Virtualization has been a boon for multi-user systems, letting them run the Windows operating system and applications on servers. Each user’s state is saved as a virtual desktop that can be remotely accessed from PCs, laptops, netbooks, tablets, smartphones and even dumb “thin clients” (terminals costing as little as $200). The downside is that remote users of server-hosted virtualization need to be online to take advantage of the virtual desktop infrastructure (VDI)—a show-stopper for highly mobile workers.
That limitation has provided the motivation for a new paradigm: client-hosted virtualization.
“The world is moving more and more toward mobile personal computing, which is a problem for server-hosted virtualization,” said Terrence Cosgrove, principal research analyst at Gartner Inc. “Client-hosted virtualization is trying to solve that problem.”
The technology uses the native capabilities of the given platform—usually a laptop—to run programs that are synced with a binary image on a server but that execute on the user’s laptop, eliminating the need for the user to be online all the time. Intel, lobbying to get the IT community on board, is hawking client-hosted virtualization as a means of unlocking the native capabilities of mobile devices without sacrificing centralized control or managerial simplicity.
“Intel is building hardware virtualization support into its processors because there is tremendous momentum growing for client-hosted virtualization,” said Sham Sao, chief marketing officer at Virtual Computer Inc., which claims to be the first purveyor of client-hosted virtualization.
When using a device running a type-one hypervisor such as Virtual Computer’s NxTop, the user can run multiple OSes simultaneously and seamlessly switch between them. Here, the choices are two varieties of Windows and one of Linux. SOURCE: Virtual Computer Click on image to enlarge.
Intel is also ahead in hardware support for virtualization with its X86 processors. ARM is prepping virtualization support for the next-generation A15 Eagle core; by 2013, client-hosted virtualization will be possible on an A-15 processor running Windows 8. But analysts say it may take five years for ARM to catch up to the X86 in the sophistication of its hardware virtualization support. For now, that gives X86 processors a corner on the market for client-hosted virtualization, which Intel calls intelligent desktop virtualization (IDV).
“Virtualization often assumes that the delivery system is paramount, and that the endpoint can be anything you want because it is passive and uninvolved in the delivery mechanisms,” said Dinesh Rao, director of Intel’s independent software vendor program. “But at Intel, we believe the first principle of IDV should be ‘centralized management/local execution,’ where the endpoint is a co-equal participant in managing the user’s computing experience. (The two other principles of IDV are described in “Intel’s three tents of IDV,” page 3 of this story.)
Client-hosted virtualization runs apps faster than server-hosted virtualization, works with locally connected peripherals and eliminates the need for all the servers used in a server-hosted VDI. “For a server-hosted virtualization, you would need about 20 servers for 1,000 users, plus 50 terabytes of data storage and a network upgrade to handle the bandwidth,” said John Glendenning, senior vice president of worldwide sales and business development for Virtual Computer. “But with client-hosted virtualization, [for the same 1,000 users,] you only need one server for management and 2 terabytes of storage, and no network upgrades.”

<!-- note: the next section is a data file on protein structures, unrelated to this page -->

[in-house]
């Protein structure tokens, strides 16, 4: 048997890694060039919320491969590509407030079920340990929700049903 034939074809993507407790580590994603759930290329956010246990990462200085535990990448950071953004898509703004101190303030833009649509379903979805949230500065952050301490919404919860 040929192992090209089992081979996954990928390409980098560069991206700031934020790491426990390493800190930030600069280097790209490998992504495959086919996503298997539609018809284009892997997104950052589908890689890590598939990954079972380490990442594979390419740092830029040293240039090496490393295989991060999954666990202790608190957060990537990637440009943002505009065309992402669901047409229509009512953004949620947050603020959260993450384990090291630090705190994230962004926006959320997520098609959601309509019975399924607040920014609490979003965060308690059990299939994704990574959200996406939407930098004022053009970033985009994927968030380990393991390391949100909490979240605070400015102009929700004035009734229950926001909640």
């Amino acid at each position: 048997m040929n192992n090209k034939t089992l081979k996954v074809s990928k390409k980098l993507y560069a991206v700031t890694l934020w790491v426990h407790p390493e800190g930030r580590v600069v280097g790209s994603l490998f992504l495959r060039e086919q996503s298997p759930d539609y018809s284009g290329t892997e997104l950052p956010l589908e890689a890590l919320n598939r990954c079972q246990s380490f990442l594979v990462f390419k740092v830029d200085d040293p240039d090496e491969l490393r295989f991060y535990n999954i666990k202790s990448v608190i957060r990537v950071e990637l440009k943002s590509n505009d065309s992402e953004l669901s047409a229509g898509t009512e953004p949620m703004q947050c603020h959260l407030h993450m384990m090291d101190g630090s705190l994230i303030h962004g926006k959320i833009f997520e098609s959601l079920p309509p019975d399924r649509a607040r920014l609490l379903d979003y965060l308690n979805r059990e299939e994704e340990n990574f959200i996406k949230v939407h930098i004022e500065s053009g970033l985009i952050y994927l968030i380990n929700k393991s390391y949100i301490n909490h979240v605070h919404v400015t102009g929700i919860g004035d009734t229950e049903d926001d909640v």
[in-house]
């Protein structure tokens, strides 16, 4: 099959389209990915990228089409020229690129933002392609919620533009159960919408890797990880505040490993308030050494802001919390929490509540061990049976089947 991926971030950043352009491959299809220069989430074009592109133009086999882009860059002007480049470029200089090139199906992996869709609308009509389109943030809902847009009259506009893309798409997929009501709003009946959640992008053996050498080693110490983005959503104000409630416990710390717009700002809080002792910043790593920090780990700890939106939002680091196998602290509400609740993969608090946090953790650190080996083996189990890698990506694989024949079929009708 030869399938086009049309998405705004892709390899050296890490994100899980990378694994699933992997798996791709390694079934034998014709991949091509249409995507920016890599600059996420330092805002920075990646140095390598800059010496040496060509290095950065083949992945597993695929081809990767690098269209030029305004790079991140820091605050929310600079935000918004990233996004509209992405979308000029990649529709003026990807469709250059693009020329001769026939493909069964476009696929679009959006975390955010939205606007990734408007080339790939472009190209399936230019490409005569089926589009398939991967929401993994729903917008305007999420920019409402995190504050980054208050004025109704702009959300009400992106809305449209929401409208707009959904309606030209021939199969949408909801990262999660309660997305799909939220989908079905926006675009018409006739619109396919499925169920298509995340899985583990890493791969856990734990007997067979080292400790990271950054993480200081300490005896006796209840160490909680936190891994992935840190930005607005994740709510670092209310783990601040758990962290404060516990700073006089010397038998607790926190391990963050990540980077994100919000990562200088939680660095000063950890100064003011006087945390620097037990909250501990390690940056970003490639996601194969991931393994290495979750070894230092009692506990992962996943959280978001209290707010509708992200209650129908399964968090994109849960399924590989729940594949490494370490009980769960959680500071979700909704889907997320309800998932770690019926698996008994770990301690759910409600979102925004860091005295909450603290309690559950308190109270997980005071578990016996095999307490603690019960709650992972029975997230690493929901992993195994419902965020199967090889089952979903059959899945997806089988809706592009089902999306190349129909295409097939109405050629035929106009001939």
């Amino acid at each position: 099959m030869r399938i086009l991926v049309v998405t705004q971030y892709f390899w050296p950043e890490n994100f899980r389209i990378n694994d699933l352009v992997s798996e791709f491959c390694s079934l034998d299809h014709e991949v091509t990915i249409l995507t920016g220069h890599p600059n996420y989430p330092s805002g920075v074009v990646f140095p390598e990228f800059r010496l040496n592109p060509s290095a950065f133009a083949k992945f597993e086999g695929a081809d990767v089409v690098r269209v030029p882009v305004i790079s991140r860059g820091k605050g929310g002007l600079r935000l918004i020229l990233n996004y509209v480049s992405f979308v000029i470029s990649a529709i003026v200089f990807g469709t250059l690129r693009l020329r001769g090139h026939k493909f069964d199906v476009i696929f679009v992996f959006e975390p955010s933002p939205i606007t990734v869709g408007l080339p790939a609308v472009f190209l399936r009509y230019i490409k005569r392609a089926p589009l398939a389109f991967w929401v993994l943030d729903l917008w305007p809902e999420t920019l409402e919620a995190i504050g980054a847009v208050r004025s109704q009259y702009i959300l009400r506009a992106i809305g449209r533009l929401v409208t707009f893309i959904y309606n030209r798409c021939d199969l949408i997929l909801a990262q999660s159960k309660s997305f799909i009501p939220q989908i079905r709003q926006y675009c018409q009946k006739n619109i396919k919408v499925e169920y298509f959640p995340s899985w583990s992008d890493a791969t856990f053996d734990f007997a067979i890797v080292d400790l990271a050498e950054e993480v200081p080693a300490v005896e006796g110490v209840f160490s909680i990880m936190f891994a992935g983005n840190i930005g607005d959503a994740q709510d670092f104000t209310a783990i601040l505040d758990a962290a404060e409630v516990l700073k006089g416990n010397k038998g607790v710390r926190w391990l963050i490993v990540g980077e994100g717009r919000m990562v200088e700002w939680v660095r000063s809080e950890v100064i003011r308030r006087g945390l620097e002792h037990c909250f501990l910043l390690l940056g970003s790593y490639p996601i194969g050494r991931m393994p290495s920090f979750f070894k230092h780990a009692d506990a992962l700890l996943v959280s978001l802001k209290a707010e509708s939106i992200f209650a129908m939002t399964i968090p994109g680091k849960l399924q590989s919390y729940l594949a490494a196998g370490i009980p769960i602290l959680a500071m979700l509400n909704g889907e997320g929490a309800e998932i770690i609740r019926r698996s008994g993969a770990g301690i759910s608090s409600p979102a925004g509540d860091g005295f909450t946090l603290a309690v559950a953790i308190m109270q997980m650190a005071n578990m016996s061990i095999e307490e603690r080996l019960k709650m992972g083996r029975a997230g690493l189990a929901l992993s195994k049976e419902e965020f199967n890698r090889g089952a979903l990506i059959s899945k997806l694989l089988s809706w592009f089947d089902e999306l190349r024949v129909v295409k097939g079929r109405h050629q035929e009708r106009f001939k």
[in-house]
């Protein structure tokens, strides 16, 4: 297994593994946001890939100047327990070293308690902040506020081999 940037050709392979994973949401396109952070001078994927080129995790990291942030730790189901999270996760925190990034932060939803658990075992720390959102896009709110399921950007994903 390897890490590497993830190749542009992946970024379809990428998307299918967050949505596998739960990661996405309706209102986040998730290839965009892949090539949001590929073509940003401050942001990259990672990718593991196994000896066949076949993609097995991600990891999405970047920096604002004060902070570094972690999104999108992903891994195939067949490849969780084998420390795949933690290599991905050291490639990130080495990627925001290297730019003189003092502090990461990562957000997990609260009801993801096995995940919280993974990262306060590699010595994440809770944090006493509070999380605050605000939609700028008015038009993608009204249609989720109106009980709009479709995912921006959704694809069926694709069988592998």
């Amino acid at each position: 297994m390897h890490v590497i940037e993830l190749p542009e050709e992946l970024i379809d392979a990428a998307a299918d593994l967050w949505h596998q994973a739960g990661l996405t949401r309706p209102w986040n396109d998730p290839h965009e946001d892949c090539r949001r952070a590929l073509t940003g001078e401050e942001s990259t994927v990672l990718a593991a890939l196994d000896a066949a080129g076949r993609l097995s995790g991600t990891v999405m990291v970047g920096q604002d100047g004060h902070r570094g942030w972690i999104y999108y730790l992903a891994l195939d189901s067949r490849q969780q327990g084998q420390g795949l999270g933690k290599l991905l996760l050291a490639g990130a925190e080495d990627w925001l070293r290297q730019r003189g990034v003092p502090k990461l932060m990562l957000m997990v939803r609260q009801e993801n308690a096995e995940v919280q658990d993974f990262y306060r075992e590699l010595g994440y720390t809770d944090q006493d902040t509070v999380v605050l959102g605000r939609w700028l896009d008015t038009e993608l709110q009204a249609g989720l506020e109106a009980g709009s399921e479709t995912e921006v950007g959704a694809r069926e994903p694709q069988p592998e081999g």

Virtualization itself is platform-agnostic; it runs just as well on PCs as on servers. That allows client-hosted virtualization to offload the server’s tasks onto the laptops that mobile workers already carry.
Server-hosted virtualization users complain that the speed of their network connection becomes a bottleneck, nixing the advantage of having a laptop, which becomes little more than a dumb terminal. Proponents of client-hosted virtualization note that the technique offloads program execution onto the user’s laptop without the expense and networking complications of adding, say, one server per 50 users to the data center, and without compromising the laptop’s native speed.
“The word is getting out that there is an alternative to expensive and user-unfriendly server-hosted virtualization,” said Gartner’s Cosgrove. “The challenge will be convincing organizations to implement a new computing paradigm.”
RES Software’s hybrid desktop management works with Citrix's FlexCast technology to deliver virtual machines to mobile users; streamed on-demand apps; and traditional, server-hosted virtual desktop infrastructure. SOURCE: RES Software
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Virtual Computer’s NxTop hypervisor runs on each client laptop or desktop, with its
OS, applications and user state synchronized with a data center server.SOURCE: Virtual Computer Click on image to enlarge.
MokaFive’s management server distributes a golden image to Linux, Windows and Macintosh users running its LivePC hypervisor to allow cloud-controlled layered images, hot copy, self-recovery and automatic backup restore. SOURCE: MokaFive
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